And we had the tea and the affairs too and after all it was but forty pound, and--There! she's as industrious and straight a creeter as ever lived and has paid back half of it already, and where's the use of saying more, particularly when it ain't the point? For the point is that when she was a kissing my hands and holding them in hers and kissing them again and blessing blessing blessing, I cheered up at last and I says "Why what a waddling old goose I have been my dear to take you for something so very different!" "Ah but I too" says she "how have _I_ mistaken _you_!" "Come for goodness' sake tell me" I says "what you thought of me?" "O" says she "I thought you had no feeling for such a hard hand-to-mouth life as mine, and were rolling in affluence." I says shaking my sides (and very glad to do it for I had been a choking quite long enough) "Only look at my figure my dear and give me your opinion whether if I was in affluence I should be likely to roll in it?" That did it? We got as merry as grigs (whatever _they_ are, if you happen to know my dear--_I_ don't) and I went home to my blessed home as happy and as thankful as could be. But before I make an end of it, think even of my having misunderstood the Major! Yes! For next forenoon the Major came into my little room with his brushed hat in his hand and he begins "My dearest madam--" and then put his face in his hat as if he had just come into church. As I sat all in a maze he came out of his hat and began again. "My esteemed and beloved friend--" and then went into his hat again. "Major," I cries out frightened "has anything happened to our darling boy?" "No, no, no" says the Major "but Miss Wozenham has been here this morning to make her excuses to me, and by the Lord I can't get over what she told me." "Hoity toity, Major," I says "you don't know yet that I was afraid of you last night and didn't think half as well of you as I ought! So come out of church Major and forgive me like a dear old friend and I'll never do so any more." And I leave you to judge my dear whether I ever did or will. And how affecting to think of Miss Wozenham out of her small income and her losses doing so much for her poor old father, and keeping a brother that had had the misfortune to soften his brain against the hard mathematics as neat as a new pin in the three back represented to lodgers as a lumber-room and consuming a whole shoulder of mutton whenever provided!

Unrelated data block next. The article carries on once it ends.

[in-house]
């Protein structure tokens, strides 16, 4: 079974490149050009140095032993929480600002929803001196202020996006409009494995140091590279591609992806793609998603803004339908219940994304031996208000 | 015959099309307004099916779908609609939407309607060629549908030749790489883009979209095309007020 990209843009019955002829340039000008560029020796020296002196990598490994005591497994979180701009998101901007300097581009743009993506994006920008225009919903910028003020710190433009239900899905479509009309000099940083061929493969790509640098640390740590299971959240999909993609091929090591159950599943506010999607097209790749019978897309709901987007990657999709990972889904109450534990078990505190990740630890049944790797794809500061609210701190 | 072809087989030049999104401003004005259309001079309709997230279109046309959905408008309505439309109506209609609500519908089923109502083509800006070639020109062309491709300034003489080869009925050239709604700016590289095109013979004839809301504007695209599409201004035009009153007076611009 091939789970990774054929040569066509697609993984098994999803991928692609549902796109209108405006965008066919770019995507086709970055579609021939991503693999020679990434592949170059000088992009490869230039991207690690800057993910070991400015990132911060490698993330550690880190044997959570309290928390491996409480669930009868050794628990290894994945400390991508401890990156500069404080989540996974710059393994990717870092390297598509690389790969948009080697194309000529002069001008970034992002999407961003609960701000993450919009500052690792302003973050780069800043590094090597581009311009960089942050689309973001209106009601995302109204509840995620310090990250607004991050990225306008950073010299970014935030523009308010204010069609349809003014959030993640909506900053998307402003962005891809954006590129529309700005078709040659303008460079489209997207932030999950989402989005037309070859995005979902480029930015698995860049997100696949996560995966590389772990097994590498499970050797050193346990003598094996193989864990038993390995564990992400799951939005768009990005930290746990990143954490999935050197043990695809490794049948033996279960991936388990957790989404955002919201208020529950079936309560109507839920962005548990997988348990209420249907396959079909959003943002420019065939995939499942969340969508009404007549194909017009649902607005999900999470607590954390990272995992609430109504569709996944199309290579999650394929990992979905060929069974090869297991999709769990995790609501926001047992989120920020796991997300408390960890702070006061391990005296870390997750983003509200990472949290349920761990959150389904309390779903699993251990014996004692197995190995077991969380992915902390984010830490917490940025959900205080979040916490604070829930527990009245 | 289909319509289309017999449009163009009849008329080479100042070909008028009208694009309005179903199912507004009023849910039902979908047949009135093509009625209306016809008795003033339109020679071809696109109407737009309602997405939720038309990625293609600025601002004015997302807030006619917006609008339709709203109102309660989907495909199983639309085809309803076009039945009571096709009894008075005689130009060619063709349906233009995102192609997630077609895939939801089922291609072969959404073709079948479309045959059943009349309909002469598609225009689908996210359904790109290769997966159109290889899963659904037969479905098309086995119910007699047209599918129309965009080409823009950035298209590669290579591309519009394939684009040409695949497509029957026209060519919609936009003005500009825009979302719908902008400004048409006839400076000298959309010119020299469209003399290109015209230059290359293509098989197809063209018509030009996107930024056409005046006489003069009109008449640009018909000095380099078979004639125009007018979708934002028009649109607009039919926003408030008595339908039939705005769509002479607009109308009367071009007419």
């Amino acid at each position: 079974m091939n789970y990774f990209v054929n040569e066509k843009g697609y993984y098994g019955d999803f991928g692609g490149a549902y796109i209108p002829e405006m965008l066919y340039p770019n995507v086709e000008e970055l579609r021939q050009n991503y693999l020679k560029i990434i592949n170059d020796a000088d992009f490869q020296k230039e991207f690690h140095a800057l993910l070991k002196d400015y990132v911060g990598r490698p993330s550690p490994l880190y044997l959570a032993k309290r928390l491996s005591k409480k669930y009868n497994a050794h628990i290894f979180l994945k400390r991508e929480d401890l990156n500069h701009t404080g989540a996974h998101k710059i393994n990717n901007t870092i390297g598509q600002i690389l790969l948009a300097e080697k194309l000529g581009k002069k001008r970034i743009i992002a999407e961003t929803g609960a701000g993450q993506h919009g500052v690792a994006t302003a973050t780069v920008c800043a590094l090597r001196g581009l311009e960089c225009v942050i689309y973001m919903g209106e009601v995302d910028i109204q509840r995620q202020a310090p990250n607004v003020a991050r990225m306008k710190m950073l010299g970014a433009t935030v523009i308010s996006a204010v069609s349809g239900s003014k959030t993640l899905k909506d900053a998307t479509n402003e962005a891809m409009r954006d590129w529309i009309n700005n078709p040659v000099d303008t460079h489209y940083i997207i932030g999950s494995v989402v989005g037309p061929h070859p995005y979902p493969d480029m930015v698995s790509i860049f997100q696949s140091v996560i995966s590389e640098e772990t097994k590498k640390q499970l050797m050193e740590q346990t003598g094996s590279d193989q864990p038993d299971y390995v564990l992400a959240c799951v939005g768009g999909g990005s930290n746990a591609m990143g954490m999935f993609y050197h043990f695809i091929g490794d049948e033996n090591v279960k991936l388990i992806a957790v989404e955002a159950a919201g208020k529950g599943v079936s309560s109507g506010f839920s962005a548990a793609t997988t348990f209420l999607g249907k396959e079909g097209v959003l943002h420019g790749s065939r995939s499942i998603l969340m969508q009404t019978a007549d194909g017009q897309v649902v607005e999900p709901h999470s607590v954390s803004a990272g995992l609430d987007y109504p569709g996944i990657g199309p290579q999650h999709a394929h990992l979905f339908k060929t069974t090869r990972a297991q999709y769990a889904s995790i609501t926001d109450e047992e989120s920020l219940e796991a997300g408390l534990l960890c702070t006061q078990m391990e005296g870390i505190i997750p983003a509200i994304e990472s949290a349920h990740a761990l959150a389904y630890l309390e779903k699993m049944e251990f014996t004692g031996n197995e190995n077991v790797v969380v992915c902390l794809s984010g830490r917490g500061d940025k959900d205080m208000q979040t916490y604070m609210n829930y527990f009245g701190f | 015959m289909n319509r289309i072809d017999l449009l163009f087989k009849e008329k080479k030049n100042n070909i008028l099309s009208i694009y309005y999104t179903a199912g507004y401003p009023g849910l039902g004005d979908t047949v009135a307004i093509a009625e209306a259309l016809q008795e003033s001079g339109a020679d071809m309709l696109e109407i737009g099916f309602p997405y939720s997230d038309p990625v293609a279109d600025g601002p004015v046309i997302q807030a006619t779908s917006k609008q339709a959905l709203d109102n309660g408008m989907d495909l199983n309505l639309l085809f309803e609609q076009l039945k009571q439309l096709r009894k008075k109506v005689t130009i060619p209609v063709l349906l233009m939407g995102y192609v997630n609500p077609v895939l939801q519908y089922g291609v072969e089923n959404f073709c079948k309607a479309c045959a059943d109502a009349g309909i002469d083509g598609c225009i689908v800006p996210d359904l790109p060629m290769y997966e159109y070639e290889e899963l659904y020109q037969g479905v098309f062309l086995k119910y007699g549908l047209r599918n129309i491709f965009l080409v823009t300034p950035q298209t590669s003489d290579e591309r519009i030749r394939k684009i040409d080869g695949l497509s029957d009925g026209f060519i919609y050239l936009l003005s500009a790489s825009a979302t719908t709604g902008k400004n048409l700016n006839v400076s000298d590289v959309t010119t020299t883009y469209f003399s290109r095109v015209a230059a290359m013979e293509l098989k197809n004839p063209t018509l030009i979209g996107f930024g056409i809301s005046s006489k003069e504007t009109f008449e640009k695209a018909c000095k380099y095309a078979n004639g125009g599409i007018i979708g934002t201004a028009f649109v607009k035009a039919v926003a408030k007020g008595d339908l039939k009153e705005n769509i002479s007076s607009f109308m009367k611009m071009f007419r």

And now my dear I really am a going to tell you about my Legacy if you're inclined to favour me with your attention, and I did fully intend to have come straight to it only one thing does so bring up another. It was the month of June and the day before Midsummer Day when my girl Winifred Madgers--she was what is termed a Plymouth Sister, and the Plymouth Brother that made away with her was quite right, for a tidier young woman for a wife never came into a house and afterwards called with the beautifullest Plymouth Twins--it was the day before Midsummer Day when Winifred Madgers comes and says to me "A gentleman from the Consul's wishes particular to speak to Mrs. Lirriper." If you'll believe me my dear the Consols at the bank where I have a little matter for Jemmy got into my head, and I says "Good gracious I hope he ain't had any dreadful fall!" Says Winifred "He don't look as if he had ma'am." And I says "Show him in.